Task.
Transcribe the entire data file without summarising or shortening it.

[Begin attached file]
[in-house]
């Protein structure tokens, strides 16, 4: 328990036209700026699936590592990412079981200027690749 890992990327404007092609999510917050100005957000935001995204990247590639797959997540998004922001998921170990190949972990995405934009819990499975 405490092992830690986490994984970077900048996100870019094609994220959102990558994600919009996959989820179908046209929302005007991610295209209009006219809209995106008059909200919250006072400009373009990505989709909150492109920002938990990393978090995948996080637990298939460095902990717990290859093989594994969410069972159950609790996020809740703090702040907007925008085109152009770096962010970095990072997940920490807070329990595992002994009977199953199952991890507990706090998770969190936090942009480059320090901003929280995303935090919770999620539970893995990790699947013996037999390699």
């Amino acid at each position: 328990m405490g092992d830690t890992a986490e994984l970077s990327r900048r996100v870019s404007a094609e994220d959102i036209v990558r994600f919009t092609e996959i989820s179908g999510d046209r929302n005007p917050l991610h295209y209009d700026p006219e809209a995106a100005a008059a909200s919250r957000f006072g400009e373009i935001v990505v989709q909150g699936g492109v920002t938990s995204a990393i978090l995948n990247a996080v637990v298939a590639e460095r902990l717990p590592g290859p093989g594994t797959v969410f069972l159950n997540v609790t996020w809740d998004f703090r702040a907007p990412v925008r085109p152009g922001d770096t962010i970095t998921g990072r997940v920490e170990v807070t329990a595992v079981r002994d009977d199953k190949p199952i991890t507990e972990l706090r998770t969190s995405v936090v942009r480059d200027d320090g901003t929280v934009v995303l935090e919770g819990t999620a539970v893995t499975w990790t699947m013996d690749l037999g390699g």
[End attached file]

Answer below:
[in-house]
């Protein structure tokens, strides 16, 4: 328990036209700026699936590592990412079981200027690749 890992990327404007092609999510917050100005957000935001995204990247590639797959997540998004922001998921170990190949972990995405934009819990499975 405490092992830690986490994984970077900048996100870019094609994220959102990558994600919009996959989820179908046209929302005007991610295209209009006219809209995106008059909200919250006072400009373009990505989709909150492109920002938990990393978090995948996080637990298939460095902990717990290859093989594994969410069972159950609790996020809740703090702040907007925008085109152009770096962010970095990072997940920490807070329990595992002994009977199953199952991890507990706090998770969190936090942009480059320090901003929280995303935090919770999620539970893995990790699947013996037999390699």
């Amino acid at each position: 328990m405490g092992d830690t890992a986490e994984l970077s990327r900048r996100v870019s404007a094609e994220d959102i036209v990558r994600f919009t092609e996959i989820s179908g999510d046209r929302n005007p917050l991610h295209y209009d700026p006219e809209a995106a100005a008059a909200s919250r957000f006072g400009e373009i935001v990505v989709q909150g699936g492109v920002t938990s995204a990393i978090l995948n990247a996080v637990v298939a590639e460095r902990l717990p590592g290859p093989g594994t797959v969410f069972l159950n997540v609790t996020w809740d998004f703090r702040a907007p990412v925008r085109p152009g922001d770096t962010i970095t998921g990072r997940v920490e170990v807070t329990a595992v079981r002994d009977d199953k190949p199952i991890t507990e972990l706090r998770t969190s995405v936090v942009r480059d200027d320090g901003t929280v934009v995303l935090e919770g819990t999620a539970v893995t499975w990790t699947m013996d690749l037999g390699g």